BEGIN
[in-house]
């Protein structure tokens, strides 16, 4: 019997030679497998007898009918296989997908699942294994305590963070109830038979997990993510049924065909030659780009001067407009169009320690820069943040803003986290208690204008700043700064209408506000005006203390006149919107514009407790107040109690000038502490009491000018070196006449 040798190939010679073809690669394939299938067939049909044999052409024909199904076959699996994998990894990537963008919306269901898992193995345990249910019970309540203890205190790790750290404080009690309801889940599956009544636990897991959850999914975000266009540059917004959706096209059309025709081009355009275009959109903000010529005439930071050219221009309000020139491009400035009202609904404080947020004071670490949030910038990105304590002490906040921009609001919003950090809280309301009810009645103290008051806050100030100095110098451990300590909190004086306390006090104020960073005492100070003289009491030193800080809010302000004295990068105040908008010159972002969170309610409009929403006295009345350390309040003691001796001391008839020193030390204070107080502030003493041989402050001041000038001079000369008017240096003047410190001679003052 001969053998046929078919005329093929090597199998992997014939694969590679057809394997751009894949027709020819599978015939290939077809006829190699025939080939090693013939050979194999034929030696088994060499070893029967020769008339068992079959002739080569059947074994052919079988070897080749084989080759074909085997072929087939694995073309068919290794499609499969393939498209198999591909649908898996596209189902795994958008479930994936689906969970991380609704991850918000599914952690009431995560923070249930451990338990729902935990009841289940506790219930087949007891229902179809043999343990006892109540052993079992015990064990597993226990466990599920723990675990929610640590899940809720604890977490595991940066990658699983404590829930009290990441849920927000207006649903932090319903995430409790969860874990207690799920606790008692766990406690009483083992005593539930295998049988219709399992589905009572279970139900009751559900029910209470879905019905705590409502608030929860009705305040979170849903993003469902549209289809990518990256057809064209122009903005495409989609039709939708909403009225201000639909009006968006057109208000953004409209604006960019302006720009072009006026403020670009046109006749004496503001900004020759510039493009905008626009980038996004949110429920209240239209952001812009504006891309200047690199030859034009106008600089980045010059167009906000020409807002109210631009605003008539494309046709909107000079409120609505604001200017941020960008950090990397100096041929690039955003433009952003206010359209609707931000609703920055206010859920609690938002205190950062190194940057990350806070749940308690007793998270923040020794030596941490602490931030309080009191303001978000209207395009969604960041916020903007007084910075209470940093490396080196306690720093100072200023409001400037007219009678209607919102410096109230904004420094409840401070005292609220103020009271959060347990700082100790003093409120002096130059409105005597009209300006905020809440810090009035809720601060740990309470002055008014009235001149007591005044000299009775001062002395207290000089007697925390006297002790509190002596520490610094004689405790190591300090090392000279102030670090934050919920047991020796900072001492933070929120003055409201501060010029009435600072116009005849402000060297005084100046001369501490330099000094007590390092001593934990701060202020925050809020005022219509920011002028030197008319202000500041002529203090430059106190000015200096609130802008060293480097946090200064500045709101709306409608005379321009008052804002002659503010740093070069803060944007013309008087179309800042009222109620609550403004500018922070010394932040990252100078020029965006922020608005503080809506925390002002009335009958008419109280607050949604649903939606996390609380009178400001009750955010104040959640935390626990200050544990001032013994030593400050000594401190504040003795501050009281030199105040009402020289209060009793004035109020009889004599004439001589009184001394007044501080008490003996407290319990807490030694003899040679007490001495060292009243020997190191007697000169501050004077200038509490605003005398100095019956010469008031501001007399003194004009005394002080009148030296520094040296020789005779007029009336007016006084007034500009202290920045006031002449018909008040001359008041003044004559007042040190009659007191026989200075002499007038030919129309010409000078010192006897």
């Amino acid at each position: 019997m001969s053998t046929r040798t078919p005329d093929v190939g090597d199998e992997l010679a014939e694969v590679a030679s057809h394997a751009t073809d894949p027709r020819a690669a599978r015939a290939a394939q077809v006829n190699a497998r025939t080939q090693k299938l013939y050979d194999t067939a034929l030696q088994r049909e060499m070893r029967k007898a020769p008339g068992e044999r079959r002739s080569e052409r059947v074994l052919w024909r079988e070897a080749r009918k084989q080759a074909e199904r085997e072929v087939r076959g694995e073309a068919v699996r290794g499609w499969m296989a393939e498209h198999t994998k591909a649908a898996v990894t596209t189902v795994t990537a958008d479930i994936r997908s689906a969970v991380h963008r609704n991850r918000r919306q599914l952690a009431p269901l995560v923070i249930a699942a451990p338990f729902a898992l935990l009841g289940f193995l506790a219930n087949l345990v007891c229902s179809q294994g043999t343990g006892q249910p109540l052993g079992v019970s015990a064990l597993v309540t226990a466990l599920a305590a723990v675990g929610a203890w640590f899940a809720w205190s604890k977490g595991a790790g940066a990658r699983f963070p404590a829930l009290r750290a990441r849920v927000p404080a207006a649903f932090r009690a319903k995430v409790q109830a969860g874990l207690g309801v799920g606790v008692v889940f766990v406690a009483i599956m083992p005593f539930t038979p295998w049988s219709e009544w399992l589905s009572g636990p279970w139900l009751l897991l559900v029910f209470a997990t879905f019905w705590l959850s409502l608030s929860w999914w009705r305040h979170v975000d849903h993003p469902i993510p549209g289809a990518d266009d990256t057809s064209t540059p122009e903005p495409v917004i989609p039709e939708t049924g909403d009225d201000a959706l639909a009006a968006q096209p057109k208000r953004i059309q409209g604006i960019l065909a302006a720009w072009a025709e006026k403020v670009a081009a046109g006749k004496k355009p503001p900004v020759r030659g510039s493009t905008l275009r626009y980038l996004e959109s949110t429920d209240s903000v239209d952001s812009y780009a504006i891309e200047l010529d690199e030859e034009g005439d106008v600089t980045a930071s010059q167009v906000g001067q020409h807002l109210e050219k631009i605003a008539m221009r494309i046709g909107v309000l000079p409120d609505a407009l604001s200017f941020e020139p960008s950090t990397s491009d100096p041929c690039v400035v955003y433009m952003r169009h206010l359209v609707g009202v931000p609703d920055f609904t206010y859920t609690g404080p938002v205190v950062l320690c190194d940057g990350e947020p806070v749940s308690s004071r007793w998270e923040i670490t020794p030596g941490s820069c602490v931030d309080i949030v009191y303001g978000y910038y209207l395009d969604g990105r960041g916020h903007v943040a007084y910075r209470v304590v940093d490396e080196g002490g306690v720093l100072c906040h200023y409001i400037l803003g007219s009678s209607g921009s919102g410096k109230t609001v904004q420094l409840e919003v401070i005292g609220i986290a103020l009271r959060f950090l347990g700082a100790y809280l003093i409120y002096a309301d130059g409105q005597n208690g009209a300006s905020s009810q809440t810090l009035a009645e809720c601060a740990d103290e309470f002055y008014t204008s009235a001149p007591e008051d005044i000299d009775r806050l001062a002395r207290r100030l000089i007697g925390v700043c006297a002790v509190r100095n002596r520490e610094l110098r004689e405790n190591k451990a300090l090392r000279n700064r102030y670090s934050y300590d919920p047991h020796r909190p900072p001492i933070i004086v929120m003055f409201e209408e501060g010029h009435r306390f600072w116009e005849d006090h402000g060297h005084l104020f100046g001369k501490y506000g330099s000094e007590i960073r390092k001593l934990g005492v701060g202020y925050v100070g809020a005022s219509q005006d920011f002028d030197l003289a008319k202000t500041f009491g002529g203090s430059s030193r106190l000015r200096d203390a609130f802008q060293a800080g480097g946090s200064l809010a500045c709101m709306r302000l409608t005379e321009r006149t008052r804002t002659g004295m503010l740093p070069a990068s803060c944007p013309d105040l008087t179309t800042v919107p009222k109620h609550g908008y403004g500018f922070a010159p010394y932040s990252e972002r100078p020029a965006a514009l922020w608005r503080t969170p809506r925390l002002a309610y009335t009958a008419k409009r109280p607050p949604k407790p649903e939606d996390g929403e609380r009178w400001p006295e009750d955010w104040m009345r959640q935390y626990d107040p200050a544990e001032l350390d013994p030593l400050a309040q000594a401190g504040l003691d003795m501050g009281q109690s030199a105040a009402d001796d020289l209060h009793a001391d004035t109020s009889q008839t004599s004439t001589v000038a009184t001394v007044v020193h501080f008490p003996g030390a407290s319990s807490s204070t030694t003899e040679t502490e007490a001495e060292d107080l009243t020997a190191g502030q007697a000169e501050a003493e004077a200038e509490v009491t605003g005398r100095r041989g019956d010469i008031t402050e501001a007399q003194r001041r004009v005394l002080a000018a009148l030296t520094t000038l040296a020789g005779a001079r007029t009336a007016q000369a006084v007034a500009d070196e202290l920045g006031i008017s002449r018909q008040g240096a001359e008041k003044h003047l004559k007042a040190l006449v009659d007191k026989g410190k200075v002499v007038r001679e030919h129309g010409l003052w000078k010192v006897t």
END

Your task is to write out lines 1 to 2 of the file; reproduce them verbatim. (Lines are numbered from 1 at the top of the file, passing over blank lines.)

[in-house]
């Protein structure tokens, strides 16, 4: 019997030679497998007898009918296989997908699942294994305590963070109830038979997990993510049924065909030659780009001067407009169009320690820069943040803003986290208690204008700043700064209408506000005006203390006149919107514009407790107040109690000038502490009491000018070196006449 040798190939010679073809690669394939299938067939049909044999052409024909199904076959699996994998990894990537963008919306269901898992193995345990249910019970309540203890205190790790750290404080009690309801889940599956009544636990897991959850999914975000266009540059917004959706096209059309025709081009355009275009959109903000010529005439930071050219221009309000020139491009400035009202609904404080947020004071670490949030910038990105304590002490906040921009609001919003950090809280309301009810009645103290008051806050100030100095110098451990300590909190004086306390006090104020960073005492100070003289009491030193800080809010302000004295990068105040908008010159972002969170309610409009929403006295009345350390309040003691001796001391008839020193030390204070107080502030003493041989402050001041000038001079000369008017240096003047410190001679003052 001969053998046929078919005329093929090597199998992997014939694969590679057809394997751009894949027709020819599978015939290939077809006829190699025939080939090693013939050979194999034929030696088994060499070893029967020769008339068992079959002739080569059947074994052919079988070897080749084989080759074909085997072929087939694995073309068919290794499609499969393939498209198999591909649908898996596209189902795994958008479930994936689906969970991380609704991850918000599914952690009431995560923070249930451990338990729902935990009841289940506790219930087949007891229902179809043999343990006892109540052993079992015990064990597993226990466990599920723990675990929610640590899940809720604890977490595991940066990658699983404590829930009290990441849920927000207006649903932090319903995430409790969860874990207690799920606790008692766990406690009483083992005593539930295998049988219709399992589905009572279970139900009751559900029910209470879905019905705590409502608030929860009705305040979170849903993003469902549209289809990518990256057809064209122009903005495409989609039709939708909403009225201000639909009006968006057109208000953004409209604006960019302006720009072009006026403020670009046109006749004496503001900004020759510039493009905008626009980038996004949110429920209240239209952001812009504006891309200047690199030859034009106008600089980045010059167009906000020409807002109210631009605003008539494309046709909107000079409120609505604001200017941020960008950090990397100096041929690039955003433009952003206010359209609707931000609703920055206010859920609690938002205190950062190194940057990350806070749940308690007793998270923040020794030596941490602490931030309080009191303001978000209207395009969604960041916020903007007084910075209470940093490396080196306690720093100072200023409001400037007219009678209607919102410096109230904004420094409840401070005292609220103020009271959060347990700082100790003093409120002096130059409105005597009209300006905020809440810090009035809720601060740990309470002055008014009235001149007591005044000299009775001062002395207290000089007697925390006297002790509190002596520490610094004689405790190591300090090392000279102030670090934050919920047991020796900072001492933070929120003055409201501060010029009435600072116009005849402000060297005084100046001369501490330099000094007590390092001593934990701060202020925050809020005022219509920011002028030197008319202000500041002529203090430059106190000015200096609130802008060293480097946090200064500045709101709306409608005379321009008052804002002659503010740093070069803060944007013309008087179309800042009222109620609550403004500018922070010394932040990252100078020029965006922020608005503080809506925390002002009335009958008419109280607050949604649903939606996390609380009178400001009750955010104040959640935390626990200050544990001032013994030593400050000594401190504040003795501050009281030199105040009402020289209060009793004035109020009889004599004439001589009184001394007044501080008490003996407290319990807490030694003899040679007490001495060292009243020997190191007697000169501050004077200038509490605003005398100095019956010469008031501001007399003194004009005394002080009148030296520094040296020789005779007029009336007016006084007034500009202290920045006031002449018909008040001359008041003044004559007042040190009659007191026989200075002499007038030919129309010409000078010192006897």